Russian Superfinal: Impressions
|Written by Administrator|
|Wednesday, 08 December 2010|
by Natalia Pogonina for her
Chess.com Tuesday column
Every year the best Russian chess players get to compete at the Russian Superfinal. A round robin featuring 12 world-class grandmasters is always an exciting event. To qualify for it, you either have to be in the Russian top-3 by rating, get a medal in the previous Superfinal, earn your place by performing well in the Top League (a very strong open tournament), or get a wild card from the organizers. At some point I have won the Top League, but now usually get invited by rating.
Normally the women’s and men’s Superfinals are held at the same time in December. However, this time, due to the Women’s World Championship, the organizers adjusted. 2010 has set a record in terms of the event’s class: all the Olympic gold winners took part, a few members of the 2nd team, and a few other strong players. Women’s World Champion Alexandra Kosteniuk has skipped this tournament a few times, but this year she confirmed her participation to find herself at #3 in the rating seedings at the national championship (yes, that’s how prestigious and strong the Superfinal is).
For those interested in the financial side, the women’s Superfinal is strongly inferior to the men’s. All the 12 participants were to receive a prize: about $13,000 for 1st, $10,000 for 2nd, $6,600 for 3rd; last place - $650).
A new rule had been introduced this year: participants couldn’t offer a draw without consulting the arbiter. Women’s chess is generally more fighting, so it’s not clear what the organizers were trying to achieve. Some players didn’t feel it was their cup of tea, and this rule might have affected some of the results.
I was seeded 6th and had a goal of finishing in the top-5. More importantly, it was essential to prove to myself that I am out of my chess crisis, and can play confidently and well. Let’s take a brief look at how things went. Being busy at the WWCh, I didn’t have time for a thorough analysis of the games, so I will share my impressions. In the 1st round I had to face World U-20 vice-champion WGM Olga Girya (2435). At some point I had a significant advantage, but couldn’t convert it, so the game ended in a draw. In the second round two-times world vice-champion IM Alisa Galliamova (2487) made a mistake in the opening, and I got a chance to obtain a better position even being a pawn down. I didn’t make use of that opportunity, and got a worse position. Stubborn defense saved me the half-point. Round 3, vs. IM Anastasia Bodnaruk (2407), my passive play resulted in a slightly inferior endgame. Fortunately, Nastya decided to go all-in and sacrificed the exchange to spice things up and couldn’t handle the arising complications in time trouble (the game ended in a nice mate). In the 4th round I played vs. the young Georgian chess prodigy WGM Nazi Paikidze (2401), the current leader by that point, who had won quite a few junior World and European Championships. My position was slightly worse from the opening, but then I got a chance to equalize and take advantage of her time trouble by winning a drawish knight endgame. Round 5 – against ex-World U-20 Champion WGM Vera Nebolsina (2377). I played rather carelessly in the opening, and Black could have obtained some advantage. She missed that chance, and my position started improving. In her time trouble Vera sacrificed an exchange, and I was too afraid to accept it. This could cost me half a point, but somehow I managed to outplay my opponent in time trouble. In round 6 I lost to an ex-junior world champion WGM Valentina Gunina (2479), who started the tournament with 0 out of 3. This was due to psychological reasons and a wrong opening choice.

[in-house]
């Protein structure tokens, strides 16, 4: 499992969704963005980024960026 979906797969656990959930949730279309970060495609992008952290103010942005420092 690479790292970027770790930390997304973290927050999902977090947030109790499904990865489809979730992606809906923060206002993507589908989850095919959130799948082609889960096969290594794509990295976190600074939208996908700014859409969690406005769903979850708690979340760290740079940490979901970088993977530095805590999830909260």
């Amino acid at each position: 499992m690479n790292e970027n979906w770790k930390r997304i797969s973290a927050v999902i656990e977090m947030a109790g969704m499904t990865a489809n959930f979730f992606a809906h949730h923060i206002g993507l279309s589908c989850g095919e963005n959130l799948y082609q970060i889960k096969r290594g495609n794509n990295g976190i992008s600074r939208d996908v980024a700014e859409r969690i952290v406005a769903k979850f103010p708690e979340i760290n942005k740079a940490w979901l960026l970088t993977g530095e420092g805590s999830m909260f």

Playing against the Kosintseva sisters has never been a piece of cake for me